A few of the men seemed immune to the poisoned air that should have swelled their eyes shut, and turned toward her, searching for the source of the gunfire. Now that she’d thinned the herd, she had a little more room for error. So she just started firing. Down, down, down men fell. The last one managed to whip out his gun and shoot in her direction, but the miasma distorted his aim and the blaze soared just over her shoulder. She felt the sear of the flames but not the sting. Then he, too, was dead, and she was standing.
Hold on, Blue. I’m coming for you.
ACOMMOTION BEYOND THE CELL diverted Star’s attention from Blue, and the man frowned at his daughter.
Tiffany sat on a stool in the corner, watching everything that happened. She wasn’t happy to be there. Her eyes were swollen from crying, her cheeks red with tear tracks, and she whimpered every time her father hurt Blue. But Star had told her to stay and “learn the family trade,” and so she had stayed.
“Go find out what’s going on,” Star commanded.
“Yes, sir,” she replied dutifully, and tripped from the cell.
Blue was happy to see her go. He was strapped to a table, unable to move, and the extra set of eyes pissed him off. So did his failure. He hadn’t managed to steal Star’s health.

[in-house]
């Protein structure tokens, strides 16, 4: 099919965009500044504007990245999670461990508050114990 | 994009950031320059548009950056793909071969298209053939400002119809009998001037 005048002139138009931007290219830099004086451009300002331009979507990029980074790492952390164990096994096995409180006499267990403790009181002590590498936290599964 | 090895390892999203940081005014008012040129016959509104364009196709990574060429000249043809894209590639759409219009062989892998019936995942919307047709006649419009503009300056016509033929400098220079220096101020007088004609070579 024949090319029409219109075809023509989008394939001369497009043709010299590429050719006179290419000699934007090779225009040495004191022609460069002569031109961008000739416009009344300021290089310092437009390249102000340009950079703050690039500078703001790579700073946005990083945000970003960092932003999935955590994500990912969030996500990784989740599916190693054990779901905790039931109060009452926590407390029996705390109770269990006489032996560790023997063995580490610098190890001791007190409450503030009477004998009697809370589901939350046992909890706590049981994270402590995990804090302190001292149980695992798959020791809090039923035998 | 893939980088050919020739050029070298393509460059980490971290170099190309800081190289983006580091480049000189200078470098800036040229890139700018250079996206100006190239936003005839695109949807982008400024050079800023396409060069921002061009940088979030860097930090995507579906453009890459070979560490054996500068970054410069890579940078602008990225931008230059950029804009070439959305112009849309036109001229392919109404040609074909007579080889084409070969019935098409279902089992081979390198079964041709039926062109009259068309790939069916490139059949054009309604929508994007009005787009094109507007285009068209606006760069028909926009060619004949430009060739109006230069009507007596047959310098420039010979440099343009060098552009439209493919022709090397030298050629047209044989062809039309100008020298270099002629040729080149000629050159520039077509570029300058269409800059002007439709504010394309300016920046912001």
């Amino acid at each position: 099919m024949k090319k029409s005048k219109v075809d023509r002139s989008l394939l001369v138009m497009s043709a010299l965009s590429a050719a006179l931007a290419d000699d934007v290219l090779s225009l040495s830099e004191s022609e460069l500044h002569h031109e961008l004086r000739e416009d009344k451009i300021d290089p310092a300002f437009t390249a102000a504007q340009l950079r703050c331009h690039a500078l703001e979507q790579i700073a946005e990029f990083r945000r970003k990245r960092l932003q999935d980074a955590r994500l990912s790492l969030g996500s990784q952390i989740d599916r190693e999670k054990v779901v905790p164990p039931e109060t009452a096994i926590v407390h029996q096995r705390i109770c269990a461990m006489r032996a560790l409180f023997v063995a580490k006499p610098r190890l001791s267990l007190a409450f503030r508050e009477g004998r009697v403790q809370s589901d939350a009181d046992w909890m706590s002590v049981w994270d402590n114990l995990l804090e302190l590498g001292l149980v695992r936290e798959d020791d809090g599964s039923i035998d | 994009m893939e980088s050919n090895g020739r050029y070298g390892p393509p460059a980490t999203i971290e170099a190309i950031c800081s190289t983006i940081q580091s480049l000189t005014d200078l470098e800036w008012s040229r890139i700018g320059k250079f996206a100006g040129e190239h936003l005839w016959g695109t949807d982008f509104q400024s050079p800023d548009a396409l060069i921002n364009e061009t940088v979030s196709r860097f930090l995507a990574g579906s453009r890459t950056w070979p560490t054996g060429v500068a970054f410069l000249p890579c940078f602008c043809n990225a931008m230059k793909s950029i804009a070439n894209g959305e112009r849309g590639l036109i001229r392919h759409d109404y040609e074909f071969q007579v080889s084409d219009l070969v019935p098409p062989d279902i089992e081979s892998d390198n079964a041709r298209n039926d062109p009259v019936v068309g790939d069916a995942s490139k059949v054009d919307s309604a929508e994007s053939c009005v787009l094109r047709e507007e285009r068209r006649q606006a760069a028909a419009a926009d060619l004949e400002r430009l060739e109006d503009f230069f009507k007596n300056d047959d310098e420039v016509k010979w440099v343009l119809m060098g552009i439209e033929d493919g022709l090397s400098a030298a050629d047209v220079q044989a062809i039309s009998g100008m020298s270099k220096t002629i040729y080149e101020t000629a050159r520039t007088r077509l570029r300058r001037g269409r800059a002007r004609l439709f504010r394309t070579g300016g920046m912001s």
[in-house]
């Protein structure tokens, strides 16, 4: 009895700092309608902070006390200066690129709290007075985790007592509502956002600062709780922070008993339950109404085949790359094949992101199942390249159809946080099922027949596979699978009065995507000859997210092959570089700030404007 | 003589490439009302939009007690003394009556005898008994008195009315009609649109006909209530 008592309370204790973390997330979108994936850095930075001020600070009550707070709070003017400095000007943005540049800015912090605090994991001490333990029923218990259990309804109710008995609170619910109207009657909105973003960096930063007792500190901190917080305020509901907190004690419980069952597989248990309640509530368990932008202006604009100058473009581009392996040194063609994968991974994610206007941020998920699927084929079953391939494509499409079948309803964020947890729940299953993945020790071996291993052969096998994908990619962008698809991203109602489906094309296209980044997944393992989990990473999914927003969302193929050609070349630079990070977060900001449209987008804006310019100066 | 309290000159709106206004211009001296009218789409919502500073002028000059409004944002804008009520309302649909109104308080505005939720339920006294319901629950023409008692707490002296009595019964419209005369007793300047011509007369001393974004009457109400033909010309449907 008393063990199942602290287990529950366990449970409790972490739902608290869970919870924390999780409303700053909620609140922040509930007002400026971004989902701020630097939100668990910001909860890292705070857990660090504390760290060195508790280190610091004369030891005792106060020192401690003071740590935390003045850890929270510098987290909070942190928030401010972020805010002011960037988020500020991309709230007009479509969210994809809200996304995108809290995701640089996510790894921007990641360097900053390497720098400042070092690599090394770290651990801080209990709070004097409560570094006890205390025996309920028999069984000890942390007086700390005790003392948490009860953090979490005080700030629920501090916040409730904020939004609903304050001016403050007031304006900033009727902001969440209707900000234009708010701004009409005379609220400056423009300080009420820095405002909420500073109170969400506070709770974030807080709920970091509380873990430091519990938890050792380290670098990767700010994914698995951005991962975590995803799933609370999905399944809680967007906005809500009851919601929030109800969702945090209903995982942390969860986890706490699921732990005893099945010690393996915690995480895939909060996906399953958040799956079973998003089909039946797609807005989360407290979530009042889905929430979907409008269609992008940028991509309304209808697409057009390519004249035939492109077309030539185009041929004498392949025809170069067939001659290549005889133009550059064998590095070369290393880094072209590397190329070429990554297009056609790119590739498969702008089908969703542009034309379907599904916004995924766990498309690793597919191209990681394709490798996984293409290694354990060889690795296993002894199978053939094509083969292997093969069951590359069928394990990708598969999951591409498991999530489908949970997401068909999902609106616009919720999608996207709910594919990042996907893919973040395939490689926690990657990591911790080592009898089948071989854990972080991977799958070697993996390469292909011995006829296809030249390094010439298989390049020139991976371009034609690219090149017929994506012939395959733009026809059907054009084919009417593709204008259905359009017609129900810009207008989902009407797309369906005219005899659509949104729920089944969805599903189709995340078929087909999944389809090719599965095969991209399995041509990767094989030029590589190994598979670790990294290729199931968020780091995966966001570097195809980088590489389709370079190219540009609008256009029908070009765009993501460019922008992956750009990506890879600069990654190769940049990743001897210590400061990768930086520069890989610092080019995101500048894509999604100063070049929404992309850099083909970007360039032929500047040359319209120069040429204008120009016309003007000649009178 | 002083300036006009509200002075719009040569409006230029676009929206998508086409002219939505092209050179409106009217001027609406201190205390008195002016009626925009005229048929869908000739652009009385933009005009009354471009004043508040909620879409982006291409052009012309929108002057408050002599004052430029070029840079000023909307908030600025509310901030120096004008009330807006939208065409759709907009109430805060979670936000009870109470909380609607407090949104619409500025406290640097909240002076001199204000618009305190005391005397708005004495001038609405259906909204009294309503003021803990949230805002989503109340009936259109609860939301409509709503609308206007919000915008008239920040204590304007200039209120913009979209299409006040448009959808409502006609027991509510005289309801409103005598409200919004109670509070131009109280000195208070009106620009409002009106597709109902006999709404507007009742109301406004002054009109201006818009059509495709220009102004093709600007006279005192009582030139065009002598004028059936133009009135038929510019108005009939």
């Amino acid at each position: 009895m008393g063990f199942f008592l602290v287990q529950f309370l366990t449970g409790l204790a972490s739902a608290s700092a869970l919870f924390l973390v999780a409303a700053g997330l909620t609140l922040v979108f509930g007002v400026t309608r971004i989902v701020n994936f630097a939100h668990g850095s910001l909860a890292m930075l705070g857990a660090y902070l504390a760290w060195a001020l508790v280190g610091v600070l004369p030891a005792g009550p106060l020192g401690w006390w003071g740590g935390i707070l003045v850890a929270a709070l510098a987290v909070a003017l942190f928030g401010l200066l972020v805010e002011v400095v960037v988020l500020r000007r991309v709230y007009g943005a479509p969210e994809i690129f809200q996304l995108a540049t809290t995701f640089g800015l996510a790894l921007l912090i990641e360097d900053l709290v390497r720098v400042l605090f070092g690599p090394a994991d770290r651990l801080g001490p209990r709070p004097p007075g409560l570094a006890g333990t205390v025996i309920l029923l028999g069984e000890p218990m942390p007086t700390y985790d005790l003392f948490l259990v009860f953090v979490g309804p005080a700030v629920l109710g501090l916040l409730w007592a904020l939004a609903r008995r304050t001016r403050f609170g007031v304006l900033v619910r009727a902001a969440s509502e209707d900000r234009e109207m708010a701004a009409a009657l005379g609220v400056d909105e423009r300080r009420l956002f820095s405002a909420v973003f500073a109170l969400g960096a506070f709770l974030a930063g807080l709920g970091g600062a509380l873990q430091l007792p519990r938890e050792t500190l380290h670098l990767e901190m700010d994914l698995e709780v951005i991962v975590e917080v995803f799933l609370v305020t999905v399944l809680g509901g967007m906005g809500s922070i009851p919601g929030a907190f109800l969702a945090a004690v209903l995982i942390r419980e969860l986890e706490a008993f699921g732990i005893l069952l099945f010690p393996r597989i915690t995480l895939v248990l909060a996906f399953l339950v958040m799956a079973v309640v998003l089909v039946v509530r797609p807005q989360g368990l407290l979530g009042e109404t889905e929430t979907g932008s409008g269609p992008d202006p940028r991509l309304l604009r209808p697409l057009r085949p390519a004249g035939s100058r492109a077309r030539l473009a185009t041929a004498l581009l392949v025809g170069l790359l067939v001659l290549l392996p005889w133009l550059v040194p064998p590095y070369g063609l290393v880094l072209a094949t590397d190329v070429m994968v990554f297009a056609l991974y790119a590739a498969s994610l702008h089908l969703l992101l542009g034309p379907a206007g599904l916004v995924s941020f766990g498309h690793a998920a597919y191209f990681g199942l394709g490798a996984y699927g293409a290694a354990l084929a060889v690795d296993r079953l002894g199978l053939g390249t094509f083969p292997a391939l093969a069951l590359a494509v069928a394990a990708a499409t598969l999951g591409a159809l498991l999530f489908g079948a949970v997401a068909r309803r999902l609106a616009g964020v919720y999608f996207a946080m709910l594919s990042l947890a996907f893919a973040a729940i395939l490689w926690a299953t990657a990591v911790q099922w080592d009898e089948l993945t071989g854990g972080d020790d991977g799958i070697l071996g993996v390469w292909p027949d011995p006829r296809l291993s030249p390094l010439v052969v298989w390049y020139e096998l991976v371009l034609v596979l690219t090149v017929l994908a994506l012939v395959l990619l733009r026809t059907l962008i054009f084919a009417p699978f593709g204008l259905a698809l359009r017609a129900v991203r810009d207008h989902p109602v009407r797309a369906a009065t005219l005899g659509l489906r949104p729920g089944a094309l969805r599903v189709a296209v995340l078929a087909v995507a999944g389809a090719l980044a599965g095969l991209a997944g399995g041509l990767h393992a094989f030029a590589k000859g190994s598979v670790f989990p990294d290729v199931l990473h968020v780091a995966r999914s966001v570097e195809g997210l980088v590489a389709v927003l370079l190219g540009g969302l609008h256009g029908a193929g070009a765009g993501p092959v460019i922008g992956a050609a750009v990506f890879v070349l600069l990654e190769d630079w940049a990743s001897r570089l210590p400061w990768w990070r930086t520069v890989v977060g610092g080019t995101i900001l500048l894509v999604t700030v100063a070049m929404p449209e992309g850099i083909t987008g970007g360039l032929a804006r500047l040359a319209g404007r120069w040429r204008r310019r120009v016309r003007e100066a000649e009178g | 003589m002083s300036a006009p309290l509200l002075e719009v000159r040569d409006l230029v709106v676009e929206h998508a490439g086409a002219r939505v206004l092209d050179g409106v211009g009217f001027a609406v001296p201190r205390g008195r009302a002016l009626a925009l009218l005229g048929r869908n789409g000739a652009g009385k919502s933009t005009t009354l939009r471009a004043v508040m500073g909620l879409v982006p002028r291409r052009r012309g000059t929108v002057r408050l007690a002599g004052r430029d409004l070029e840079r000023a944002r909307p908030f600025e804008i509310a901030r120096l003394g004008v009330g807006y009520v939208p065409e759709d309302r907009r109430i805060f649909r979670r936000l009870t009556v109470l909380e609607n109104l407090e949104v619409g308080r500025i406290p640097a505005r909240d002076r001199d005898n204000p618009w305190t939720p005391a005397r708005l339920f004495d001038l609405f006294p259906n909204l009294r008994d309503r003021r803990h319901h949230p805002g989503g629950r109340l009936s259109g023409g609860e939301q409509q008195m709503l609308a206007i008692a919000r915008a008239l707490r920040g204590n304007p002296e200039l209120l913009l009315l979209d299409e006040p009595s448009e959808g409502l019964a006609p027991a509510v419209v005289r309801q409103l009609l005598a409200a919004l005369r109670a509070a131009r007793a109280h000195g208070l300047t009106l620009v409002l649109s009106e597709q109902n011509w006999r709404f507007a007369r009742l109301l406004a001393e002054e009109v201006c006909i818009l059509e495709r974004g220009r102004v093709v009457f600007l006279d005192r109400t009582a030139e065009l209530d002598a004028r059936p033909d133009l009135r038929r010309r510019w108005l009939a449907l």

Now he was waiting for his body to heal on its own.
The spacious cell had no bars, only concrete walls and a door. It reminded him of the room he’d seen in the video, the one with John. There was a single light, a too-bright halogen bulb, hanging overhead, and his bomb-sensitive eyes burned as if they’d been set on fire.
Was Evie nearby?
Star faced him. “Ready to continue?” he said with a sigh, waving a scalpel in the air. “You should have walked away when I gave you the chance. Now I’m going to treat you to the same procedure I treated John to. A procedure I learned years ago while living on the streets. Did you know that? How poor I was as a child? Sometimes I had to kill for my dinner, and not just to steal what someone else had. People do terrible things when they’re hungry.”
Do not comment. Make the monologue last.